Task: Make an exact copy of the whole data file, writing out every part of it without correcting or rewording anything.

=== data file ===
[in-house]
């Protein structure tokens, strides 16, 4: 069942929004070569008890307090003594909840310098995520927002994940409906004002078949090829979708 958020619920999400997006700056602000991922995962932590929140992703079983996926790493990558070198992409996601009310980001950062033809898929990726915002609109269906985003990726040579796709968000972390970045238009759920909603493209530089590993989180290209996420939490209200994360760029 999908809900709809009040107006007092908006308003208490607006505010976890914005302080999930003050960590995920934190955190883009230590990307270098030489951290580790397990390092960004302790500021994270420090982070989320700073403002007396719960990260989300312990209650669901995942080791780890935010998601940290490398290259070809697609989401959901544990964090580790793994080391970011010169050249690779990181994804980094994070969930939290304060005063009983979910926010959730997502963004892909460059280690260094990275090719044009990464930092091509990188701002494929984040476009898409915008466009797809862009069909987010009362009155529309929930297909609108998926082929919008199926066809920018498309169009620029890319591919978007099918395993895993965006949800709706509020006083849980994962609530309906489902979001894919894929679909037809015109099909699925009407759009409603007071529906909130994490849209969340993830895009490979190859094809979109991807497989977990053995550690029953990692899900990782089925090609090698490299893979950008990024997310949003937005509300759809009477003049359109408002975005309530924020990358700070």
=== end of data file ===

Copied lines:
[in-house]
């Protein structure tokens, strides 16, 4: 069942929004070569008890307090003594909840310098995520927002994940409906004002078949090829979708 958020619920999400997006700056602000991922995962932590929140992703079983996926790493990558070198992409996601009310980001950062033809898929990726915002609109269906985003990726040579796709968000972390970045238009759920909603493209530089590993989180290209996420939490209200994360760029 999908809900709809009040107006007092908006308003208490607006505010976890914005302080999930003050960590995920934190955190883009230590990307270098030489951290580790397990390092960004302790500021994270420090982070989320700073403002007396719960990260989300312990209650669901995942080791780890935010998601940290490398290259070809697609989401959901544990964090580790793994080391970011010169050249690779990181994804980094994070969930939290304060005063009983979910926010959730997502963004892909460059280690260094990275090719044009990464930092091509990188701002494929984040476009898409915008466009797809862009069909987010009362009155529309929930297909609108998926082929919008199926066809920018498309169009620029890319591919978007099918395993895993965006949800709706509020006083849980994962609530309906489902979001894919894929679909037809015109099909699925009407759009409603007071529906909130994490849209969340993830895009490979190859094809979109991807497989977990053995550690029953990692899900990782089925090609090698490299893979950008990024997310949003937005509300759809009477003049359109408002975005309530924020990358700070």